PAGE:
Working youth were more likely to have multiple sexual partners and paid sex than not working youth. Studies suggested that youth who are involved in different works for salary and away from home can have more rights and decision-making autonomy to engage in risk sex [33].

Having comprehensive HIV/AIDS knowledge showed inconsistent associations to risk sexual behaviors. Cameroonian males had less non-spousal sex and paid sex while Gabonese females had higher non-spousal sex than youth without comprehensive knowledge. Studies found that knowing about health risks alone could not lead people to change their behavior [47], instead, information exposure, use of information and experience of that information were significantly associated with behavior change [51]. This indicates that interventional health education can be best recommended to bring about behavior change. Surprisingly, acceptance attitude did not show any statistically significant association with all risk sexual behavior variables. However, studies reported similar results that there was no significant relationship found among attitudes toward HIV/AIDS and the degree of sexual behavior among university students in Kenya and the United States [52].

Comparison of sexual risk behaviors by country and gender

When comparing the countries by controlling all other variables, Gabonese youth were more likely to have high-risk sexual behaviors than Cameroonian youth. This might be explained by the fact that the percent of urban population out of the total, was higher in Gabon (86.2%) than Cameroon (52.1%) [42,43].The GDP per capita was lowest in Cameroon (2,300USD) as compared to Gabon (17,600USD) [42,43] as wealth is directly associated to have high-risk sexual behavior. Additionally, Cameroon is the first country to establish an important government intervention to fight against HIV/AIDS pandemic by the creation of the National AIDS Control Committee (NACC) in 1986 and later had undergone two national strategic plans from 2000 to 2010 [25,53,54]. Similarly, in Gabon, a five year national strategic plan was founded created in 2001 to establish therapeutic solidarity fund and in 2011 the government took another important strategic plan to fight against HIV/AIDS [13]. However these policies and programs were not focused on youth and the sexual behavior of youth remained unaddressed [12,13,20,23-25]. This can be evidenced by the high levels of risk sexual behaviors among youth (Table 2). On the other hand, exposing to HIV can be intensified by the health seeking and self-protecting behaviors of youth [34]. Therefore, it is very important to investigate HIV testing and condom use experiences among youth to tackle the HIV epidemic.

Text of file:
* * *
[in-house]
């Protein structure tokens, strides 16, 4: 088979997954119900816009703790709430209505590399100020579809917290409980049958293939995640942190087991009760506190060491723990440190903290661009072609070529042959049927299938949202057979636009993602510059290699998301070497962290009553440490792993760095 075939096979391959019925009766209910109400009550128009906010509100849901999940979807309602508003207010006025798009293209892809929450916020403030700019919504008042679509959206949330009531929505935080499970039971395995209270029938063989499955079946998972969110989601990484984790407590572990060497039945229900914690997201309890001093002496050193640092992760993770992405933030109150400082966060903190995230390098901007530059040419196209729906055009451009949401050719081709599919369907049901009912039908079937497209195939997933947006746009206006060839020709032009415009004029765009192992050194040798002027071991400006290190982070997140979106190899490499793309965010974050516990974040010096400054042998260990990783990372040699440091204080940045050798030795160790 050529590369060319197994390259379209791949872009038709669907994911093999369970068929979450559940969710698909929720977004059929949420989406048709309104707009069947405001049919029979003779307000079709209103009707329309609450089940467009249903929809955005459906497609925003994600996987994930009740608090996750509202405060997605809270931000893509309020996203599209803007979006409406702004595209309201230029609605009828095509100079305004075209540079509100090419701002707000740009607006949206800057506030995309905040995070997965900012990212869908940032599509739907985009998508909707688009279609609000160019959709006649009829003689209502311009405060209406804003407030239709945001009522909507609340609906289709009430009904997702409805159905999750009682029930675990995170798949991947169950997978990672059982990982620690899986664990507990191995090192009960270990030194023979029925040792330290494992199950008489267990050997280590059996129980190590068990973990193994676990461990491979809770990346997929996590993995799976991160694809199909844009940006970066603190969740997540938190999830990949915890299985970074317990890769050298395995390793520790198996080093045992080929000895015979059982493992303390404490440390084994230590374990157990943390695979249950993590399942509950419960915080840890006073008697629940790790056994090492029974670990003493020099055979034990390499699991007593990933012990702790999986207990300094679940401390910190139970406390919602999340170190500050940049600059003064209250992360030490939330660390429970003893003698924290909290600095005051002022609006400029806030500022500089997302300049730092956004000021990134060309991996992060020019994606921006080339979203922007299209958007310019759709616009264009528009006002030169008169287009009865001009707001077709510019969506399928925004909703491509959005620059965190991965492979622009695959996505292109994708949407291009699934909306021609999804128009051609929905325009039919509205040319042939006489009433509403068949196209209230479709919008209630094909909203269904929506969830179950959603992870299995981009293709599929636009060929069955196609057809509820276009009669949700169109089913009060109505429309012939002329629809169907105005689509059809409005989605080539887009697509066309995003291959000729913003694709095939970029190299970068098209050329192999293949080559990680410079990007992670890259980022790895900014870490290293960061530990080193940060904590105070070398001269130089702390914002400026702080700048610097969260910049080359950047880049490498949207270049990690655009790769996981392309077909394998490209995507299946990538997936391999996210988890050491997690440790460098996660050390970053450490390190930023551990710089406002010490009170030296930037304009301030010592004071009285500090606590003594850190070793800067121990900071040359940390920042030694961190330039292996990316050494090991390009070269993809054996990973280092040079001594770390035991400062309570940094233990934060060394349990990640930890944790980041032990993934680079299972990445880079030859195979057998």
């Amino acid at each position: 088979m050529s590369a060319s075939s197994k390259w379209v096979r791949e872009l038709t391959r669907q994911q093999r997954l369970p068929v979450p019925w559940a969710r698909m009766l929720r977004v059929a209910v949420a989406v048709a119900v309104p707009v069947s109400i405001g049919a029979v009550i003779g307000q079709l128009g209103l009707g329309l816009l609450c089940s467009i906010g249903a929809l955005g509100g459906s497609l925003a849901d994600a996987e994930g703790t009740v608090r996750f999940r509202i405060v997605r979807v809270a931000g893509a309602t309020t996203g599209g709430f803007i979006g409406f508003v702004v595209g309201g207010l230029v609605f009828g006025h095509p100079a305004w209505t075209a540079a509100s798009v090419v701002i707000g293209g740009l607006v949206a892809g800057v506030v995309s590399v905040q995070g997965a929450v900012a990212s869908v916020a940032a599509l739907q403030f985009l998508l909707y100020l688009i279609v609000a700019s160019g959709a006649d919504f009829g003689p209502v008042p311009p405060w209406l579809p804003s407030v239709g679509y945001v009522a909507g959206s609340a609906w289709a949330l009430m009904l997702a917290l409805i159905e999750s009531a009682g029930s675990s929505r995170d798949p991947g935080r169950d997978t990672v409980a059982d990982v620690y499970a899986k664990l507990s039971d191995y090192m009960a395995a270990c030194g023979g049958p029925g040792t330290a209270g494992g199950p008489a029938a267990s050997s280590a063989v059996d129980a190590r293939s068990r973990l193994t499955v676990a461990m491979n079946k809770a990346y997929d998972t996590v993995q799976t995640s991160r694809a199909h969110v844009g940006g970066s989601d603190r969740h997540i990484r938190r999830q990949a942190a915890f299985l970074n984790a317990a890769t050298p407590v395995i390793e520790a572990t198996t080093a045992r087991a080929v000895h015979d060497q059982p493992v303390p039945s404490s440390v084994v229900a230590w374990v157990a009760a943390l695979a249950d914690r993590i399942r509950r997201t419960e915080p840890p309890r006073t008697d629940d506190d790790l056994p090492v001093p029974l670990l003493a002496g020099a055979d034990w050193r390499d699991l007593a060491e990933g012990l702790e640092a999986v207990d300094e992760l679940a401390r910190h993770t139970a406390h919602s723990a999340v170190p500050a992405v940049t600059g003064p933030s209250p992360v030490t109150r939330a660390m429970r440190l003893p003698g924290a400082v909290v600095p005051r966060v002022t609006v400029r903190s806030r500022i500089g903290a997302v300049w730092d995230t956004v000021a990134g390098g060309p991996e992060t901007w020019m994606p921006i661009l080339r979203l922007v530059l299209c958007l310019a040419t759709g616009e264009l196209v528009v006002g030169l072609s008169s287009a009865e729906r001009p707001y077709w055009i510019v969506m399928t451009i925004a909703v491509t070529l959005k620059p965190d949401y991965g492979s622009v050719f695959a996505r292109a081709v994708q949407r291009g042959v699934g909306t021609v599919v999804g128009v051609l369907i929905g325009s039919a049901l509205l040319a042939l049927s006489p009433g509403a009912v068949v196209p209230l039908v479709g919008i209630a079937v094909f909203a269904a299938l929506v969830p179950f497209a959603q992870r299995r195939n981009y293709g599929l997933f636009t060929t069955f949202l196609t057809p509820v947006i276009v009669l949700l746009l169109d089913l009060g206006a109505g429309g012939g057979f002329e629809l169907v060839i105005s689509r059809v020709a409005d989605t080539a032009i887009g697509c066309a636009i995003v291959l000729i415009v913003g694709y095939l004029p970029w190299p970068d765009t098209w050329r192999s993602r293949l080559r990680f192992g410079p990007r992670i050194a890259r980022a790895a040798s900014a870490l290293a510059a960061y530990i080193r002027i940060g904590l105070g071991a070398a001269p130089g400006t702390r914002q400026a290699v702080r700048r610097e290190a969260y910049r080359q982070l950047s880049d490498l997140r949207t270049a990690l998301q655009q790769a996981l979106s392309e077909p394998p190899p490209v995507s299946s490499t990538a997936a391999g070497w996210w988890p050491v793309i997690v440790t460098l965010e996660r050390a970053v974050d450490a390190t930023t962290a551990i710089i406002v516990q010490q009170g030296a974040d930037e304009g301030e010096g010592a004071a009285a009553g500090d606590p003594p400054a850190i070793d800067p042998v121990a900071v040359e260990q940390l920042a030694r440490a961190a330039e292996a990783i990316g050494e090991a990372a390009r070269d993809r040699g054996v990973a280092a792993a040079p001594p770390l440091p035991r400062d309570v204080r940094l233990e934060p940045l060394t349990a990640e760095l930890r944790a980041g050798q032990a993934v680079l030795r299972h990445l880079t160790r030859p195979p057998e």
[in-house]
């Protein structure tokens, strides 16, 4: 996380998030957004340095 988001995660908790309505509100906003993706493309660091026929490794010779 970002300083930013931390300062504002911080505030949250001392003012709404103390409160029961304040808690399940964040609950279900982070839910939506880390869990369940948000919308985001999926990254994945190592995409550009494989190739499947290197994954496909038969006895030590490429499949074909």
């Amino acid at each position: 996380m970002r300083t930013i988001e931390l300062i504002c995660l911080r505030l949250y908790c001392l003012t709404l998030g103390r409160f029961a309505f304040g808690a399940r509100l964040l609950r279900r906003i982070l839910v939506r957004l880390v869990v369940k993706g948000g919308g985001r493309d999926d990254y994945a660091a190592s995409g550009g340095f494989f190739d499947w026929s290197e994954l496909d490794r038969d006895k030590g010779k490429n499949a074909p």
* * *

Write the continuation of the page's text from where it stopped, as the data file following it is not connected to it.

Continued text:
Comparing by gender, Cameroonian and Gabonese males were more likely to have higher risk sexual behavior than females. This is consistent with the findings of other similar studies [17,18,34,55]. This can be due to the gender-based inequalities that male dominant cultures give sexual freedom to males and limit the ability of girls and women to protect their health and their ability to negotiate a safer sex [7,56]. Another reason can be the high consumption of alcohol among male youth that might increase the high-risk sexual behaviors of the males [15].